How To Choose a Smartphone

Buying a smartphone can be intimidating due to all the different options. Here are a few things to help you determine which phone is best for you.
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Written by Staff Writer • Posted on Feb 01, 2012

A few years ago smartphones with big screens and flashy graphics were rare and expensive, but they’re becoming increasingly more commonplace, affordable, and quickly replacing the old-fashioned cell phone for many users. But with all the competition it can be hard to know what to buy to get the best experience. Here are a few pointers:

Which is best and what’s the difference?

Blackberry is the granddaddy of smartphones, and is still popular in business due to its powerful email and messaging programs, but it’s losing market share to newer competitors and Blackberry phones usually don’t get the latest and greatest hardware.

The iPhone was the first easy to use smartphone, and is a good choice for people who want a smooth and consistent experience. Apple also builds the high-quality hardware itself, and the iPhone often gets the most popular apps before its competitors. But it comes at a price - the iPhone is expensive and Apple doesn’t offer many discounts.

Android, unlike the iPhone, isn’t locked-down to one company, so there are a lot of phones that run it. You can find inexpensive, lower-quality Android phones and top-of-the line phones with enormous screens. Its interface is similar to the iPhone but with a lot of advanced customization for tinkerers. It can take a little more effort to learn , but Android is perfect for both budget-conscious buyers and power users.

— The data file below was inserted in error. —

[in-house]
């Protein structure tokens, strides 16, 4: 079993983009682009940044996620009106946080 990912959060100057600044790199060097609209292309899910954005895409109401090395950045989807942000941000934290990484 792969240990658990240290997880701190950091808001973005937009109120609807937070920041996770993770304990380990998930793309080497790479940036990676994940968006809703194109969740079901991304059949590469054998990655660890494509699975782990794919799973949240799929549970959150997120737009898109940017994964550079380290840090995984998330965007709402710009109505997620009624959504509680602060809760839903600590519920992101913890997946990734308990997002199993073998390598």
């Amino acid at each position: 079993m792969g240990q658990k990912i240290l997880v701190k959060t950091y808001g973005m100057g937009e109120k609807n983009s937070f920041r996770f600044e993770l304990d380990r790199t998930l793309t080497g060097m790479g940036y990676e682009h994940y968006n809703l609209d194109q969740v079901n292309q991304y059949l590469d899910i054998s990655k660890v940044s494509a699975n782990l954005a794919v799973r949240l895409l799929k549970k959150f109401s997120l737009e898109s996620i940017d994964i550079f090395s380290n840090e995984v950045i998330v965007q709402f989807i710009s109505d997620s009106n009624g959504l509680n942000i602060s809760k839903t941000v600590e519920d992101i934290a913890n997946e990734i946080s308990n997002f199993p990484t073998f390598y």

Finally, the Windows 7 phone is the newest smartphone entry and it’s very different from the Windows you see on computers. It’s got an attractive, easy to use interface and can do just about everything the others can. It’s a good choice for the adventurous user, but time will tell whether it catches on.

What does your carrier offer?

Smartphone makers sign exclusive deals with cell phone carriers, and not every carrier has every phone. If you already have a phone in mind be sure your carrier provides it!

Try before you buy

Wireless stores everywhere offer model phones to try, and many people have friends who own smartphones, so try out a few different ones while making a decision. Decide how big you want the screen, what you can afford, what apps or games you like, and make sure you can do the tasks you need, like calling and texting!

Buying a smartphone can be intimidating with all the different options out there, but with a little time and patience you might get hooked like so many others as you discover how much you can accomplish with a tiny computer you hold in your hand.